SCL Health, the health care group wanting to build a hospital near Park Meadows mall, withdrew its rezoning application 17 days after it received approval from the Lone Tree planning commission, …
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SCL Health, the health care group wanting to build a hospital near Park Meadows mall, withdrew its rezoning application 17 days after it received approval from the Lone Tree planning commission, according to Lone Tree officials.
SCL Health officials stated timing and input from the community and key stakeholders created “too much uncertainty going forward.”
SCL Health, a faith-based, nonprofit company based in Broomfield, proposed to build a 25-acre medical campus on a plot of land currently zoned for commercial use. The property is on Park Meadows Drive, west of Yosemite Street and south of C-470.
On Oct. 8, the Lone Tree Planning Commission approved SCL Health's application to rezone the land for planned development use, which would allow certain special uses like a patient tower reaching 110 feet and a helicopter pad.
Steve Chyung, senior vice president of real estate and supply chain for SCL Health, released a statement Oct. 25 on the decision.
“Ultimately, making a decision to purchase the land by the end of the year coupled with questions about the project's ultimate approval creates too much uncertainty for us to move forward,” the statement reads. “We appreciate the open dialogue and feedback from the city and local community members whose input was key in making an informed decision. SCL Health remains committed to our patients in the South Denver Metro area and will continue to invest in ways we can serve their needs in the future.”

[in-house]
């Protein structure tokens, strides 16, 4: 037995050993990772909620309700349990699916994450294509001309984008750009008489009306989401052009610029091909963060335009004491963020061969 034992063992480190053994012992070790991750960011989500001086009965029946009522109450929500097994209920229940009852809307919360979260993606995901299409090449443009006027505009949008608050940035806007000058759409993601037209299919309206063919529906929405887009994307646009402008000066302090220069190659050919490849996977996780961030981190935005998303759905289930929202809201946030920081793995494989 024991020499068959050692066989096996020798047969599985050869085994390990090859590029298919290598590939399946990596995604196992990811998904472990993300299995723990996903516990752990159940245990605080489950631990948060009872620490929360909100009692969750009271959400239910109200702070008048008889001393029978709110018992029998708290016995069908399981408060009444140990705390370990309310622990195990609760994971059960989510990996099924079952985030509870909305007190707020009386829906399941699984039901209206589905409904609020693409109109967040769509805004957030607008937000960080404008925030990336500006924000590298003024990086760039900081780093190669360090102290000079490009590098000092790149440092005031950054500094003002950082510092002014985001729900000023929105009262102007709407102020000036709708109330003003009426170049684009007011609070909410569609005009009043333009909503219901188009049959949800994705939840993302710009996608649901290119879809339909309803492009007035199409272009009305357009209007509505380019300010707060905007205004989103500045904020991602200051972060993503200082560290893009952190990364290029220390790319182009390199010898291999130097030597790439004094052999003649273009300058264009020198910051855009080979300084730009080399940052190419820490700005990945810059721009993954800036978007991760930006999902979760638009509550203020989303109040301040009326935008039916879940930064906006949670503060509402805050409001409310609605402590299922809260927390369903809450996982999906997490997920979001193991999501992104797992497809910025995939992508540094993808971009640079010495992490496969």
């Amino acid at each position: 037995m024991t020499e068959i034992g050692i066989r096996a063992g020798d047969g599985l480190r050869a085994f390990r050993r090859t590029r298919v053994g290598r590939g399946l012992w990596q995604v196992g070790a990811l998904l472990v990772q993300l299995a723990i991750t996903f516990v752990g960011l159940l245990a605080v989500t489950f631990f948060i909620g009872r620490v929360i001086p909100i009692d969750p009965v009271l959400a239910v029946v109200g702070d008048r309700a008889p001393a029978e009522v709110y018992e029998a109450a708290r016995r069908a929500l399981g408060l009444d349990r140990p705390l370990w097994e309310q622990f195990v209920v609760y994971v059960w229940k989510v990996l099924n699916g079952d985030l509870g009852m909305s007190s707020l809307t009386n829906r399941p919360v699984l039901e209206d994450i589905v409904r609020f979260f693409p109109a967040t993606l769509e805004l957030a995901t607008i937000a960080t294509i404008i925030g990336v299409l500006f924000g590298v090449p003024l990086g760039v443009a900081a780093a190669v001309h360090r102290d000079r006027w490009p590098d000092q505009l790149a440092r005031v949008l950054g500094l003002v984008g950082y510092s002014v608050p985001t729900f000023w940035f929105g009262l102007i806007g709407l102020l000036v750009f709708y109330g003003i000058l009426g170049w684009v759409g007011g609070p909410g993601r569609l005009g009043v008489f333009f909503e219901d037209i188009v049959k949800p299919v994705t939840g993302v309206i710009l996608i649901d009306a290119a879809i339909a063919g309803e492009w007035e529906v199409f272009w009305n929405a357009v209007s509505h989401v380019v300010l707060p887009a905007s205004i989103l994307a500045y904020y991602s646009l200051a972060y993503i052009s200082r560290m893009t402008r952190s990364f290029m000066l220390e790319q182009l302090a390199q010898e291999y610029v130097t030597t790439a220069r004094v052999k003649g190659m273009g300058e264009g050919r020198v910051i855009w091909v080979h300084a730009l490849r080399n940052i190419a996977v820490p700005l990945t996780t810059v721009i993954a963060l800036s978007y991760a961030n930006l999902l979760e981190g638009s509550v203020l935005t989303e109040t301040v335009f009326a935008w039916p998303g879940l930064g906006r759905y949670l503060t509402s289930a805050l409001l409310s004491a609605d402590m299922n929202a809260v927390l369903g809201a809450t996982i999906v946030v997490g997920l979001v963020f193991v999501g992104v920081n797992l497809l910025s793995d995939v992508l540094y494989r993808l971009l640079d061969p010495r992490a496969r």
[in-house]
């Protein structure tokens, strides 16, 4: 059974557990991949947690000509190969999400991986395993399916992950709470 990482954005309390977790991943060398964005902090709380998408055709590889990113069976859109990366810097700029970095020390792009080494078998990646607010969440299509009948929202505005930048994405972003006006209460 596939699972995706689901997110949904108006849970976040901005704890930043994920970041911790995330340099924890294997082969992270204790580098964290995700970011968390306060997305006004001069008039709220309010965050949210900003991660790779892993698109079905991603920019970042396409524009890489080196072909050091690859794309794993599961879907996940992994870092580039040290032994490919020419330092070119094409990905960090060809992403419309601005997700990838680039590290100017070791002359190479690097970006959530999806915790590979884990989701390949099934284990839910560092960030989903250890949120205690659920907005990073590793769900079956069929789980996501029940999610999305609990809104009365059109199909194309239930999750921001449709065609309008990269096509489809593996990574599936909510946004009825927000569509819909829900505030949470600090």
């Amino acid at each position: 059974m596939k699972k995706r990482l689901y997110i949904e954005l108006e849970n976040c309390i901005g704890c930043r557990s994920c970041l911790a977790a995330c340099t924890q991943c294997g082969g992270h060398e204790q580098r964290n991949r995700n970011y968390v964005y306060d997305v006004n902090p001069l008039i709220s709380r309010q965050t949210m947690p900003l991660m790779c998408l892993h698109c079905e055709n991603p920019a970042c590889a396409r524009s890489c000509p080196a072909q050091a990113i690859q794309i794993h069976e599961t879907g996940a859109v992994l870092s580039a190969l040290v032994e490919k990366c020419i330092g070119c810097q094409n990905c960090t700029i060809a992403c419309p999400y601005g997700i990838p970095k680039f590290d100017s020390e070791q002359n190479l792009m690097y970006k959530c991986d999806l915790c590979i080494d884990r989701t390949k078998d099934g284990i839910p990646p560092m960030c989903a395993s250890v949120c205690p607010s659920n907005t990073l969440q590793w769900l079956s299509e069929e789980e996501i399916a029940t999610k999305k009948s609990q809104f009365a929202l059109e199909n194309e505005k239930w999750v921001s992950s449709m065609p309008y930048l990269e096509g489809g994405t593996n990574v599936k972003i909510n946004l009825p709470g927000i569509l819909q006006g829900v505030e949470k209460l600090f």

Austin Good, Lone Tree's assistant to the city manager, released a statement on behalf of the city Oct. 25.
“Lone Tree prides itself on the community we've built with our residents, institutions and businesses. The city appreciates the residents that engaged themselves in the development process and thanks SCL Health for their interest in investing in Lone Tree. As SCL Health has withdrawn their application, the item will not be acted on by city council at the Nov. 5 meeting.”
Dozens turned out Oct. 8 to speak before the planning commission in a meeting that lasted nearly four hours. Residents were concerned about a variety of things with the hospital, particularly traffic, noise and necessity. Lone Tree is home to many medical office buildings and hospitals, the flagship being Sky Ridge Medical Center, just two miles from the proposed location.
Many of the upset attendees were from Acres Green, a neighborhood in unincorporated Douglas County just outside city limits that was closer to the hospital than any Lone Tree neighborhood. Jean Henke, of the Acres Green HOA, said in an email Oct. 25 that “the residents I heard from are quite happy.”
During the planning commission meeting, SCL Health revealed amended plans to the original document after holding two community open houses. It reduced the operating square footage and the maximum height requirement. Additionally, SCL Health was prepared to create a community advisory board and donate 9% of its revenues toward a community benefit program.
The land is still zoned for commercial use and is privately owned.
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